A-Z Of Business: Kaleidoscope Effect
When I was young I was fascinated with a kaleidoscope. To begin with, the reflections appear to be a fragmented view of the world around you broken into complete chaos. You can move the chaos either by moving the kaleidoscope around, or by spinning the end of it. Yeah, yeah—we’ve all looked through a kaleidoscope, right? Or we at least understand what a kaleidoscope is.
There’s more to the kaleidoscope than a child’s toy. Think of it as a simulator for considering other people’s perspectives. What at first appears to be a chaotic or fragmented world is, upon further study, a perfectly organized and delineated image. Not only that, but you can control the image in multiple ways that were not obvious at first. Hand it to another person, and they’ll see the same thing you were looking at in a completely different way.
If you want to change someone’s perspective, first you need to ask nicely if they could pass the kaleidoscope to you. Then you can either twist the kaleidoscope or hand it back to them in a different place so they see something different. You can visualize what they will see with the new perspective, but there is no way to know exactly what that other person will see when you hand the kaleidoscope back to them.
When working with a colleague or teammate, visualizing the kaleidoscope can help you to adjust someone else’s perspective as well as appreciate other perspectives on problems and projects. The key is to tolerate ambiguity in the way other people look at problems and projects – there are many ways to reach satisfying solutions so, whenever possible, respect the individual’s own way of looking at things, while strategically helping them to see new perspectives.
Think of problem solving, life and perspective as this tube of glass and mirrors that changes every time you look into it. As with life and business, we all look at every situation and every opportunity differently. That’s why it is so critical to surround yourself with different types of people from different locations all with different core competencies—from engineering and finance, to social media and production.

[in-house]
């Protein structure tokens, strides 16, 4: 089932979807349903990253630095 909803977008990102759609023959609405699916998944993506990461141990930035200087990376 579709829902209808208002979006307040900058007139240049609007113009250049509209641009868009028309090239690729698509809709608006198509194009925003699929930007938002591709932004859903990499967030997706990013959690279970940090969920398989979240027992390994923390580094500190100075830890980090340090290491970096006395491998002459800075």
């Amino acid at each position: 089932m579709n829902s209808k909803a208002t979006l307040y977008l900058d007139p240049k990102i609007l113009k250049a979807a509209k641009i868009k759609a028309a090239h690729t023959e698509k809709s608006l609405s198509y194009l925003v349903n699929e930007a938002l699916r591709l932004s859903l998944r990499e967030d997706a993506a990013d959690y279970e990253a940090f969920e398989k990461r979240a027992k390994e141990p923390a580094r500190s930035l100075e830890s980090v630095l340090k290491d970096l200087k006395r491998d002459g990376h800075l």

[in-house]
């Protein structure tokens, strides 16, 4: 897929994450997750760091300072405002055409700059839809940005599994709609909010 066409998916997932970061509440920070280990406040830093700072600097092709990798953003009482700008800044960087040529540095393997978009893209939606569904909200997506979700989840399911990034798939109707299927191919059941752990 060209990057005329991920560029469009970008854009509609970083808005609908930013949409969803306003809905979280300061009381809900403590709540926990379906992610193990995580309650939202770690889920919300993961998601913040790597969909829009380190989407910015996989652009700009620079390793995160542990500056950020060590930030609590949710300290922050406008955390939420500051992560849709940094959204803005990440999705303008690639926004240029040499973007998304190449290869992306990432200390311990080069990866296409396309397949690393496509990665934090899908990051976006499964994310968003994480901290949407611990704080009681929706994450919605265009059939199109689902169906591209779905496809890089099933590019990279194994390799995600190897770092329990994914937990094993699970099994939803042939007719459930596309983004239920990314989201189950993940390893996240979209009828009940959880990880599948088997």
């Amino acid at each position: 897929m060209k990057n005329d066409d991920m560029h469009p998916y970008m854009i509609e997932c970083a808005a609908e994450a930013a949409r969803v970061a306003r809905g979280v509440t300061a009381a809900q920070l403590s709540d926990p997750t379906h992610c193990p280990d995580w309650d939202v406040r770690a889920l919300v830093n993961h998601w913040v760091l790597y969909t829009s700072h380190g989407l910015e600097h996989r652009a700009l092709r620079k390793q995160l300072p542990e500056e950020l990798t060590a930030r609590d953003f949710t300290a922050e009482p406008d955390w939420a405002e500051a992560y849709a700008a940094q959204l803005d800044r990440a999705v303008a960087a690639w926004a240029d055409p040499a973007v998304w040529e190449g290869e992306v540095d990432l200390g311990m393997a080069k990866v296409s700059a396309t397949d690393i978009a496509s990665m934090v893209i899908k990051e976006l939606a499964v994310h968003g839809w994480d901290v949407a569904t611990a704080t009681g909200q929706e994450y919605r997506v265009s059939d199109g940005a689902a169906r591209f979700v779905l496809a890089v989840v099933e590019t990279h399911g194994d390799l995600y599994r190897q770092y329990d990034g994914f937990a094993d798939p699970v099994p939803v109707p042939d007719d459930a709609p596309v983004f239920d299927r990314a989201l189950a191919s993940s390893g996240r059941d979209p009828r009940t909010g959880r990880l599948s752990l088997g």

The lessons of the kaleidoscope have served me well in trying to understand all of the angles, why’s and how’s of all aspects of a situation. I am always amazed at how different perspectives lead to different conclusions. The saying “to a hammer everything looks like a nail” is applicable to all of us, our history and perspective makes us look at things differently and the more you challenge yourself to look at something from every angle, the better you will be at whatever you do. If you can learn to see things that others don’t, you will be one step ahead of your entire industry.
When it becomes challenging from your perspective, bring in different types of people to assess the situation from their perspectives. Learn to love groups of engineers alongside medical doctors, intermixed with PhD scientists and consumer marketing experts, all working to evaluate products, industries and services and the more diverse the perspectives, the better.
So the next time you are trying to change someone’s perspective, stop and remember the kaleidoscope: That they are seeing all of the same pieces you see, just looking at them differently. This respect of every individual’s kaleidoscope effect will help you appreciate the value of different opinions and perspectives. Embrace and appreciate all of the different views, in fact, the more diverse the better. The kaleidoscope effect becomes a wonderful tool to use for breakthroughs, creativity and a calming serene appreciation of everyone and everything around you.
Net, we all look at the world through our own kaleidoscope. The reflections we focus on, the twist we put on each influence in our lives, the precise altitude we look at issues from; no two people will look at something exactly the same. With or without a kaleidoscope, that’s a beautiful thing that we should all embrace. YEAH!
You can go into Mark Twain’s material and prove anything you want. He was against war. He was for war. He was against rich people and he was for them. He was a kaleidoscope.—Hal Holbrook